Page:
Shinzō Abe pictured at the ceremony launching the new Tokyo 2020 Olympic Stadium ©Getty Images

Japanese Prime Minister Shinzō Abe has expressed his confidence that the new Tokyo Olympic Stadium will become a "stronghold" for Japanese sport when attending a "groundbreaking" ceremony to launch the construction process today.

The ceremony, for which Tokyo Governor Yuriko Koike and Olympic Minister Tamayo Marukawa were also present, should mark the end of a fractious 16-month period since Abe announced the scrapping of initial designs for the new stadium.

Earth excavators arrived on the site last week to begin to lay the foundations of the new structure.

A 36-month construction timetable is then due to be completed in November 2019.

Opening and Closing ceremonies and athletics competitions are due to take place in the Stadium at both the Olympic and Paralympic Games, as well as yet-to-be-confirmed Olympic football matches.

"When we scrapped the original plan last July, I vowed to make the new venue be one that will be celebrated by the people and athletes, a place that can generate dreams and inspiration," Abe said today, as reported by Kyodo News.

"The new image of the stadium will realise an athlete first policy with the best universal design in the world and some Japanese flavour. 

"I am very confident that this can be the stronghold of sport and culture for the new era."

Initial designs drawn-up by the late Iraqi-British architect Zaha Hadid were scrapped as the budget soared to ¥252 billion (£2 billion/$2.5 billion/€2.2 billion).

A design for the Tokyo 2020 Olympic Stadium drawn-up by Kengo Kuma ©Japan Sports Council
A design for the Tokyo 2020 Olympic Stadium drawn-up by Kengo Kuma ©Japan Sports Council

New plans designed by architect Kengo Kuma - who was also present for the ceremony today - are focusing upon a scaled-down, wood-rich Japanese-style interior decoration scheme.

It is due to cost ¥149 billion (£1.4 billion/$1.5 billion/€1.3 billion).

"I am delighted with the start of the construction work for the new national stadium," added Tokyo 2020 chief executive Toshiro Muto.

"I would like to express my sincere gratitude to the Japan Sport Council, which is in charge of the delivery of the new national stadium, and all related parties for their efforts. 

"We are looking forward very much to using it as the centrepiece of the Tokyo 2020 Games.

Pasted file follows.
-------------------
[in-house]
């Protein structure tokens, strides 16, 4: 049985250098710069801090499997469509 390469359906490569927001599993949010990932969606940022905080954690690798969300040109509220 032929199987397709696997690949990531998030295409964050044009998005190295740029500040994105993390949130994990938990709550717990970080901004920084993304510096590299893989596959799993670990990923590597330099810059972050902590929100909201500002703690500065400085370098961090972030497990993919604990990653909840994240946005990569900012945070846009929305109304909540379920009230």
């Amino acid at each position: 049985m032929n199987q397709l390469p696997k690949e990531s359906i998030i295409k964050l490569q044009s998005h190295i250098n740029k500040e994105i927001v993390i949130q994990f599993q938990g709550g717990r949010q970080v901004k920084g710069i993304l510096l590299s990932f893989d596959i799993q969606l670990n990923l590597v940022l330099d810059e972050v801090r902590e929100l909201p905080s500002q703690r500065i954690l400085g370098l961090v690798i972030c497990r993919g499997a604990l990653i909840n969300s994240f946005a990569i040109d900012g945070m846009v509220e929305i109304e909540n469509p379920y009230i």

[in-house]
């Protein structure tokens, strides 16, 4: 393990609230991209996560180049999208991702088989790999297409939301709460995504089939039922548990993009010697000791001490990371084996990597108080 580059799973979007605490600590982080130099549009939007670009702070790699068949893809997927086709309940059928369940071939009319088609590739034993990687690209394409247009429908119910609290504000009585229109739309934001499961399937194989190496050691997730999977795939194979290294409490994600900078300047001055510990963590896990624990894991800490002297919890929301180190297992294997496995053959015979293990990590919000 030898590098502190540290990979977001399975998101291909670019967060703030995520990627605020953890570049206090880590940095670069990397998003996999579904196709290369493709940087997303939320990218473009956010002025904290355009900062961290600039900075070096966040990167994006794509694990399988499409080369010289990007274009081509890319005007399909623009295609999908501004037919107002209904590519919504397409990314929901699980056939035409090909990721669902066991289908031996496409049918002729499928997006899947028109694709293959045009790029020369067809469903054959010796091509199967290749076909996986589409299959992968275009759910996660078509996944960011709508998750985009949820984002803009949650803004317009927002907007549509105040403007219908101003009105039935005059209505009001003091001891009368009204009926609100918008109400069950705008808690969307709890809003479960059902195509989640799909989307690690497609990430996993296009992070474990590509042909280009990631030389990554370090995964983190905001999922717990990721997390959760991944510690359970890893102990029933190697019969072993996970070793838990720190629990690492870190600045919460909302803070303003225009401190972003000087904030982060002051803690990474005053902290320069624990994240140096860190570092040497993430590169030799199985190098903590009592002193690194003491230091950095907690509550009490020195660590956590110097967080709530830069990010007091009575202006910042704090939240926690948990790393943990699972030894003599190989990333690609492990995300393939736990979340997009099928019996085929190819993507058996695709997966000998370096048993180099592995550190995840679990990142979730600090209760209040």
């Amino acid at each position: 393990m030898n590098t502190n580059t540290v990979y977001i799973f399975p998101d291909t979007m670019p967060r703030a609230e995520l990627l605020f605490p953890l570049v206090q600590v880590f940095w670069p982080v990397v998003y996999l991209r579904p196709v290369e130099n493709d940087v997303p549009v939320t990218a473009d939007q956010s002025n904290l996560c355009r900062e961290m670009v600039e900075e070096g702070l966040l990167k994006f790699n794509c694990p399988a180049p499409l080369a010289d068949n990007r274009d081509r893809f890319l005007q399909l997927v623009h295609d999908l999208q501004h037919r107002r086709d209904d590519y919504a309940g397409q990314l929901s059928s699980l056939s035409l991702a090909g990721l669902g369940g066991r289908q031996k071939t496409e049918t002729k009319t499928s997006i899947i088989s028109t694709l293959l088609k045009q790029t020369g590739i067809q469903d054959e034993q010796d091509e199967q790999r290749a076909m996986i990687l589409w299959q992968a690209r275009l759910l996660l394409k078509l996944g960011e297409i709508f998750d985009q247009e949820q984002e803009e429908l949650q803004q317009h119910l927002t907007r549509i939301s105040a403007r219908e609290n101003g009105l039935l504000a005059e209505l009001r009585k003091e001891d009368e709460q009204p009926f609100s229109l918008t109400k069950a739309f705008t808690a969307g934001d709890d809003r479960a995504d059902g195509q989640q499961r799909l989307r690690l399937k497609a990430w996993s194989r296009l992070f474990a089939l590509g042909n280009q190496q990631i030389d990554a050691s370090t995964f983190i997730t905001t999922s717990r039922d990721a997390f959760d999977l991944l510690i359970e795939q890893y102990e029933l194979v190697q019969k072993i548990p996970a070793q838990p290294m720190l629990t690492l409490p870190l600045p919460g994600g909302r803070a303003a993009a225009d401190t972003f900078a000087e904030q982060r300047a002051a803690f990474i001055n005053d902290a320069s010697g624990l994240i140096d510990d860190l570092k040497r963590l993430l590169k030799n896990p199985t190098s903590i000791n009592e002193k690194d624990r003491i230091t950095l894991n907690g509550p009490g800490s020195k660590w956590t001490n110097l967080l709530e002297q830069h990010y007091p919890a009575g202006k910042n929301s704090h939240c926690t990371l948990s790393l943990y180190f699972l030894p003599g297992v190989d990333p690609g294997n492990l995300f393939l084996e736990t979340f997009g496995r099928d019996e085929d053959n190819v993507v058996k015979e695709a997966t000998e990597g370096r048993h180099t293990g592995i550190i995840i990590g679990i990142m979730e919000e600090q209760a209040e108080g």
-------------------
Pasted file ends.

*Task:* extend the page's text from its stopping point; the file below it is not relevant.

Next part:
"I am confident that the stadium will be the perfect setting for both athletes and spectators alike."

Key Japanese officials including Shinzō Abe (fourth left) and Yuriko Koike (third right) gather for the ceremony today ©Getty Images
Key Japanese officials including Shinzō Abe (fourth left) and Yuriko Koike (third right) gather for the ceremony today ©Getty Images

One lingering concern relates to fears that "illegal" timber may be used to construct the stadium.

According to AsianCorrespondent, a letter endorsed by 44 organisations and environmentalists around the world has been hand-delivered to the International Olympic Committee (IOC).

It highlights concerns that the use of timber imported from endangered rainforests in Malaysia and Indonesia could have "devastating consequences for biodiversity, climate change, and local communities who rely on forest resources for their livelihoods".

“Efforts by the Japanese Government and the Tokyo Olympic organisers to mitigate these serious risks have been woefully inadequate," the letter reportedly added.

“We urge the International IOC to take immediate action to ensure the sustainability aspirations of the Olympics are met and the timber used for Olympic construction does not leave a legacy of human rights violations and environmental devastation."

insidethegames has contacted Tokyo 2020, the Japan Sports Council and the IOC for a response.

Another issue with the venue is that no place has been found for the Olympic cauldron at the partly wooden venue.

It was supposed to host the Rugby World Cup Final in 2019 but delays caused by the first plan being scrapped mean it will not be ready in time.

Philip Barker's Big Read on Olympic Stadiums can be found here